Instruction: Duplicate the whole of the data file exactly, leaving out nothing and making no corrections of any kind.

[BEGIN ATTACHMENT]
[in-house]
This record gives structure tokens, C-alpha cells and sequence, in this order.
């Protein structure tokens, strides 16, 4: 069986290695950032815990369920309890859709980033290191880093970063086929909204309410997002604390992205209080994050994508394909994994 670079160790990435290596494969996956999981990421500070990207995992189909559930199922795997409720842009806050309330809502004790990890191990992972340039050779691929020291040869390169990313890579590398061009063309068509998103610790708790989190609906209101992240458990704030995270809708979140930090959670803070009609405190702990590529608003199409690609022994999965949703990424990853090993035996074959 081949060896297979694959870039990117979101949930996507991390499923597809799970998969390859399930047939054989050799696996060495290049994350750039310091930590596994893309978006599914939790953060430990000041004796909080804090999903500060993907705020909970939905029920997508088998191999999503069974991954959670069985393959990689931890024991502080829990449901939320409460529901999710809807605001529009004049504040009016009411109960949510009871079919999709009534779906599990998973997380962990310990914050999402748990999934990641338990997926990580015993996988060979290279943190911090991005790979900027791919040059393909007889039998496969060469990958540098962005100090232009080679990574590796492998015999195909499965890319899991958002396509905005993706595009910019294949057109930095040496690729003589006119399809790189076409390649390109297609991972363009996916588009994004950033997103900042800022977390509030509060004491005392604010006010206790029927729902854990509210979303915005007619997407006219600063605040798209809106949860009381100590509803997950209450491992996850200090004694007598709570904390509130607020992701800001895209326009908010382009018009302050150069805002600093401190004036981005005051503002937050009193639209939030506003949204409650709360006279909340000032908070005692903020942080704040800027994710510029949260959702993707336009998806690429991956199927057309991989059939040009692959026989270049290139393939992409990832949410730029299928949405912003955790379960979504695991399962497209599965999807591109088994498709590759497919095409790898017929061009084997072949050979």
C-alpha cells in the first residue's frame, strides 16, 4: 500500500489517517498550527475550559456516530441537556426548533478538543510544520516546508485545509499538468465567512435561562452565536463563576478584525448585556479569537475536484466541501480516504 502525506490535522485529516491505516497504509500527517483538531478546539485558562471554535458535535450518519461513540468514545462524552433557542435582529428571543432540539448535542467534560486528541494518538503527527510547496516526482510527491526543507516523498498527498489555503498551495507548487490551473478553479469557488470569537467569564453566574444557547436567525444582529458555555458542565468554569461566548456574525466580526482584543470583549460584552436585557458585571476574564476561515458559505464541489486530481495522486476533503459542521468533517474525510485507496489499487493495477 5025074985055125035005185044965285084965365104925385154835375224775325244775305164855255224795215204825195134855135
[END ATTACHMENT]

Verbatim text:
[in-house]
This record gives structure tokens, C-alpha cells and sequence, in this order.
């Protein structure tokens, strides 16, 4: 069986290695950032815990369920309890859709980033290191880093970063086929909204309410997002604390992205209080994050994508394909994994 670079160790990435290596494969996956999981990421500070990207995992189909559930199922795997409720842009806050309330809502004790990890191990992972340039050779691929020291040869390169990313890579590398061009063309068509998103610790708790989190609906209101992240458990704030995270809708979140930090959670803070009609405190702990590529608003199409690609022994999965949703990424990853090993035996074959 081949060896297979694959870039990117979101949930996507991390499923597809799970998969390859399930047939054989050799696996060495290049994350750039310091930590596994893309978006599914939790953060430990000041004796909080804090999903500060993907705020909970939905029920997508088998191999999503069974991954959670069985393959990689931890024991502080829990449901939320409460529901999710809807605001529009004049504040009016009411109960949510009871079919999709009534779906599990998973997380962990310990914050999402748990999934990641338990997926990580015993996988060979290279943190911090991005790979900027791919040059393909007889039998496969060469990958540098962005100090232009080679990574590796492998015999195909499965890319899991958002396509905005993706595009910019294949057109930095040496690729003589006119399809790189076409390649390109297609991972363009996916588009994004950033997103900042800022977390509030509060004491005392604010006010206790029927729902854990509210979303915005007619997407006219600063605040798209809106949860009381100590509803997950209450491992996850200090004694007598709570904390509130607020992701800001895209326009908010382009018009302050150069805002600093401190004036981005005051503002937050009193639209939030506003949204409650709360006279909340000032908070005692903020942080704040800027994710510029949260959702993707336009998806690429991956199927057309991989059939040009692959026989270049290139393939992409990832949410730029299928949405912003955790379960979504695991399962497209599965999807591109088994498709590759497919095409790898017929061009084997072949050979």
C-alpha cells in the first residue's frame, strides 16, 4: 500500500489517517498550527475550559456516530441537556426548533478538543510544520516546508485545509499538468465567512435561562452565536463563576478584525448585556479569537475536484466541501480516504 502525506490535522485529516491505516497504509500527517483538531478546539485558562471554535458535535450518519461513540468514545462524552433557542435582529428571543432540539448535542467534560486528541494518538503527527510547496516526482510527491526543507516523498498527498489555503498551495507548487490551473478553479469557488470569537467569564453566574444557547436567525444582529458555555458542565468554569461566548456574525466580526482584543470583549460584552436585557458585571476574564476561515458559505464541489486530481495522486476533503459542521468533517474525510485507496489499487493495477 5025074985055125035005185044965285084965365104925385154835375224775325244775305164855255224795215204825195134855135